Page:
TEG owns the biggest indoor arena in Australia, Qudos Bank Arena, and Tim and I thought it would be an incredibly powerful statement to somehow deliver some large-scale concerts in that venue before the end of the year. But we wanted to do it in a collegiate way with the industry, so I reached out to Live Nation Asia Pacific president, Roger Field, and invited them to join us in this venture. And so it all began to take shape.

“In the current pandemic context, and with all the work done together with LEIF, a collaboration with Live Nation just made sense”

I understand you all worked together on the Live Entertainment Industry Forum guidelines but did you actually expect to co-promote shows together with Live Nation?
In the current pandemic context and with all the work done together with LEIF, a collaboration just made sense to put the LEIF guidelines into practice and collectively shine a light on live music by working together to produce The Greatest Southern Nights. We’re supporting the artists, the production suppliers and crew, the event staff and many others, including, most importantly, the music fans who have been deprived of arena concerts since March. It’s the sort of industry leadership that we are proud to be a part of.

The New South Wales Government has shown strong support for the live music industry through its Great Southern Nights programme with the Australia Record Industry Association (ARIA). So presumably they were keen on the idea?
The New South Wales government, in particular minister for jobs, investment and tourism Stuart Ayres and Destination New South Wales CEO Steve Cox, and ARIA have shown incredible leadership and support for live music and, indeed, when I presented this concept to them, it was warmly received and we got to work immediately. I really have to applaud all three bodies and hope other governments roll out similar support to get live music moving in their markets.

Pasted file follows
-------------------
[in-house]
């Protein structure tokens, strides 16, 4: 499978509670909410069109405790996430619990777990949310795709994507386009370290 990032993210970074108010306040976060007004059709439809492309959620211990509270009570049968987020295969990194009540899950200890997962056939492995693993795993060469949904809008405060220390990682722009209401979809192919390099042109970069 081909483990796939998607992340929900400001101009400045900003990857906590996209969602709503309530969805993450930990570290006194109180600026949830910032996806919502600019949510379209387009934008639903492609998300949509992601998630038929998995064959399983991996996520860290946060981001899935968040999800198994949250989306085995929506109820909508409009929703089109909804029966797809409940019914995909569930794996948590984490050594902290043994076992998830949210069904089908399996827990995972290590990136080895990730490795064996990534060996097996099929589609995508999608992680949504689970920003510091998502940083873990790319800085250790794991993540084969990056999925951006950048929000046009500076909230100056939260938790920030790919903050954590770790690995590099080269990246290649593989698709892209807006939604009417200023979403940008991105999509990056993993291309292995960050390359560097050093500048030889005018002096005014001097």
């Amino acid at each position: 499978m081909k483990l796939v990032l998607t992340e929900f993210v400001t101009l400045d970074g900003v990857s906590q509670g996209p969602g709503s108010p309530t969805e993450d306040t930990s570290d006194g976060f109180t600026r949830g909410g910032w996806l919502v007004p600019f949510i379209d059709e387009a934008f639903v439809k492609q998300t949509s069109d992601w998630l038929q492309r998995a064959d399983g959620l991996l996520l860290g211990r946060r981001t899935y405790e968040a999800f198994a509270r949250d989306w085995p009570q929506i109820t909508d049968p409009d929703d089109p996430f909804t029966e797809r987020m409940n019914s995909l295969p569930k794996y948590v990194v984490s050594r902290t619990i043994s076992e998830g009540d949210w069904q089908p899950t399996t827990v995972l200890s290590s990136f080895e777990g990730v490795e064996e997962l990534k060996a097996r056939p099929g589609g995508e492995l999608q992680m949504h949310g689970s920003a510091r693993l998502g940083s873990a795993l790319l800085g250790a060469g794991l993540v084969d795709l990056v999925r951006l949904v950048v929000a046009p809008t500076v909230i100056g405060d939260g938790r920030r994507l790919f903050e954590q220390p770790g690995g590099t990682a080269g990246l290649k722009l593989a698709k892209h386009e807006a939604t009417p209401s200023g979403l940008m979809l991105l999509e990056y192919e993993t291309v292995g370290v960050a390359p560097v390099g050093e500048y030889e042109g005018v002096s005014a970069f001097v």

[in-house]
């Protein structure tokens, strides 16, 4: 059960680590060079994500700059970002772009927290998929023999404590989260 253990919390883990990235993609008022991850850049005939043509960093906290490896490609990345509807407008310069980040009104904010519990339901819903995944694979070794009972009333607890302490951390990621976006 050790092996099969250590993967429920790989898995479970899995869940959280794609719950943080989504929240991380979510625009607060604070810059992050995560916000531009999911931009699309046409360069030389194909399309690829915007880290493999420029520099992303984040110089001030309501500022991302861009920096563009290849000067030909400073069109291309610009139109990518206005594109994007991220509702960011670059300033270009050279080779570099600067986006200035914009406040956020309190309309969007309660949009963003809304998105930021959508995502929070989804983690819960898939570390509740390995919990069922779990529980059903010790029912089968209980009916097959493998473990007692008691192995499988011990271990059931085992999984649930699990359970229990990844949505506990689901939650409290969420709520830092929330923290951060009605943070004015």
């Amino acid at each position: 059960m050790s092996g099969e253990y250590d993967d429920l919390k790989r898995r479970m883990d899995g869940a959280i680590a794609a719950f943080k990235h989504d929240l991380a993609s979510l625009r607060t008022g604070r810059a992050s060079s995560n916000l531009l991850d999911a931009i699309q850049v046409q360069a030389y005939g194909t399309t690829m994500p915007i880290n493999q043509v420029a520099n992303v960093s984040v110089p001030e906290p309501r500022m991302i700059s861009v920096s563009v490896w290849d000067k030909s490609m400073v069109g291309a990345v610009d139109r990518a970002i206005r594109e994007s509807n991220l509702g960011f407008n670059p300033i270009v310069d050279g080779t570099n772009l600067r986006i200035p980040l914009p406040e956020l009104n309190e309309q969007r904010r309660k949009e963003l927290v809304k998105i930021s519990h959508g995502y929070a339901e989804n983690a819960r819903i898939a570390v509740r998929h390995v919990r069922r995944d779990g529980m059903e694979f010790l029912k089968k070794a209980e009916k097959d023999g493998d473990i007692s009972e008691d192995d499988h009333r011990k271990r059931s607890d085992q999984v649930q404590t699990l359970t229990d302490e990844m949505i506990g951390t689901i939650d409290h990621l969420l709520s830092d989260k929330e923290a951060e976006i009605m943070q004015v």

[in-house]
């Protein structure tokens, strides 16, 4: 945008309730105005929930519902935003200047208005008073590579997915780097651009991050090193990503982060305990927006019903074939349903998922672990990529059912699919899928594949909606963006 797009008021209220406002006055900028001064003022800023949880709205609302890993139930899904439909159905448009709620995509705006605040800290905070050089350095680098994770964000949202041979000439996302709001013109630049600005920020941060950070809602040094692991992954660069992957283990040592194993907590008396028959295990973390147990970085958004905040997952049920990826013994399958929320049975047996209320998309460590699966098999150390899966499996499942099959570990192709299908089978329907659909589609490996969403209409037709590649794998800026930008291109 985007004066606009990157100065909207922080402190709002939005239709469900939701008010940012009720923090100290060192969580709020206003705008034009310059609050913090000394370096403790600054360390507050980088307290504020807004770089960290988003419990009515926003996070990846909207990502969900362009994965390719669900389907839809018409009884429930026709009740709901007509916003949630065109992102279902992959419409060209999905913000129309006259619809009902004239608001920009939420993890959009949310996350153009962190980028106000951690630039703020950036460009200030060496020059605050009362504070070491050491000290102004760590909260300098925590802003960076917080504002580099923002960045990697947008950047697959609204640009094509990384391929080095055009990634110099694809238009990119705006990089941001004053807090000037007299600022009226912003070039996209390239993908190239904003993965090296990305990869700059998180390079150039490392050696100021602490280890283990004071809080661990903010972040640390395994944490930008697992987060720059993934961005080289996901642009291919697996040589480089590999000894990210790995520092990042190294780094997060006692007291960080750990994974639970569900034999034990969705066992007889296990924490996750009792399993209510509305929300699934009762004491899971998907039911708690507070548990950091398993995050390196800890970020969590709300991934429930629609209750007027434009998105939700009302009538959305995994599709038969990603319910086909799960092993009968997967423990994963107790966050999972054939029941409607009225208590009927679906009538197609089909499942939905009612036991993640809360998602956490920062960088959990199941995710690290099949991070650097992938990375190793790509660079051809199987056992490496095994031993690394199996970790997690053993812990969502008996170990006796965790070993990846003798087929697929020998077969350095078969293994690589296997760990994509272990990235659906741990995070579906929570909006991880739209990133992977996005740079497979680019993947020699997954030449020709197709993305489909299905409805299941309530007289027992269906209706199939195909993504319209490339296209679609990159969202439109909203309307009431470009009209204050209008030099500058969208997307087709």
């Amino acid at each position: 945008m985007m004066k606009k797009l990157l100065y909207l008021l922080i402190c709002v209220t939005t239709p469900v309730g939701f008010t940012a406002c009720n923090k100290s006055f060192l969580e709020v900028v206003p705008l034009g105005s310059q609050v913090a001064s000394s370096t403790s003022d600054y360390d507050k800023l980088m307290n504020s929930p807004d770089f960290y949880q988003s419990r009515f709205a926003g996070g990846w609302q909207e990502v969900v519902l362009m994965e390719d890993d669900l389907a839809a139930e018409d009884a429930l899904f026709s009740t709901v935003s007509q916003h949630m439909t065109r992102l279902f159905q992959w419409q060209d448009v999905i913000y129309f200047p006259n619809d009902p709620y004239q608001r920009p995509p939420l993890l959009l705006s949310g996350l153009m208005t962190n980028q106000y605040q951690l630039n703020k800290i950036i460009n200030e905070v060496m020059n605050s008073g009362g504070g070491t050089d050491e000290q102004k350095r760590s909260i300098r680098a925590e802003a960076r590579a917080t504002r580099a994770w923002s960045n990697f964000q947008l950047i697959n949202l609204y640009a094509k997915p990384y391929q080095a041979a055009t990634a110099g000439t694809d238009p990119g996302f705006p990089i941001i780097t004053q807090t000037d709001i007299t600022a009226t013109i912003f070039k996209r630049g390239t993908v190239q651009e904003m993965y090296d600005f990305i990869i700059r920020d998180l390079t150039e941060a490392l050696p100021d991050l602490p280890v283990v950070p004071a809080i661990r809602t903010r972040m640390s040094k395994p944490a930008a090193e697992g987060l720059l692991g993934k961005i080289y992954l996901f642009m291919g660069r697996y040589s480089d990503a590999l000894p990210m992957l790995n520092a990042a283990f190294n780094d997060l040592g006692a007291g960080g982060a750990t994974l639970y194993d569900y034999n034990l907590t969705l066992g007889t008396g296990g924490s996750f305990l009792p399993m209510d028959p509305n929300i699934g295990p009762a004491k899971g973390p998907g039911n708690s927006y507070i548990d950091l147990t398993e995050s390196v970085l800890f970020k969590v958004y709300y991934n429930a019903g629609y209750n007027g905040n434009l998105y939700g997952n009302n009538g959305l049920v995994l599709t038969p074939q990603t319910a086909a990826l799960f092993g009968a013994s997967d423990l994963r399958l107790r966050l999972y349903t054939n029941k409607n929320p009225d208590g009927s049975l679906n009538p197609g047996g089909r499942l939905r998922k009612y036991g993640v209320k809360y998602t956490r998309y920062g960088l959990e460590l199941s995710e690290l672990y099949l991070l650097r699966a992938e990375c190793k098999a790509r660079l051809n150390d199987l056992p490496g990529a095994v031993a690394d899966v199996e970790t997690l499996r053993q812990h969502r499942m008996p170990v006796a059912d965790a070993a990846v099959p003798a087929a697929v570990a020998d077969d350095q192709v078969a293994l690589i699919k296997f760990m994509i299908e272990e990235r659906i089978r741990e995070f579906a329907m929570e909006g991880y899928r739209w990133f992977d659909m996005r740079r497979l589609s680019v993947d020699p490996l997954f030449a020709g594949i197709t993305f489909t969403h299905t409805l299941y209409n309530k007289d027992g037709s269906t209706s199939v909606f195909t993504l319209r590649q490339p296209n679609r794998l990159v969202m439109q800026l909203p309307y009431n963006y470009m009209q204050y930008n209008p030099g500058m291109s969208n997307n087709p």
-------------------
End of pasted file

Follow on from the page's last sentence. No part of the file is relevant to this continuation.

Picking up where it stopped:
How do the two “Greatest” Southern Nights arena concerts connect with the 1,000 smaller concerts being run under the “Great” Southern Nights moniker?
The 1,000 gigs for the Great Southern Nights is a superb concept, delivering shows of all shapes and sizes across New South Wales. It will hopefully create a lot of momentum for the industry and joy for fans as they get to see some of their favourite domestic artists in some intimate settings, in a Covid-safe format. So we just thought The Greatest Southern Nights was an excellent complement to the programme, but, of course, upscaled to the biggest capacity indoor arena in the country – Qudos Bank Arena – again with Covid-safe measures in place.

What are the Covid-safe measures that will be in place at The Greatest Southern Nights?
The safety of fans, artists and staff is always our top priority and we will work closely with and comply with the evolving requirements of the public health authorities in respect of the Greatest Southern Nights events. First and foremost, Qudos Bank Arena is a 21,000-capacity venue but will be capped at a fully seated capacity of around 6,200 for these concerts. This will allow for effective implementation of social distancing measures across all parts of the venue, including by way of chequerboard seating in the auditorium. There will also be an extensive cleaning regime and hygiene measures, a fully cashless operation and Ticketek’s fully mobile ticketing platform will assist with efficient ingress and contact tracing if necessary. Again, we will work closely with the public health authorities to implement these and other arrangements deemed necessary at the time to operate on a Covid-safe basis.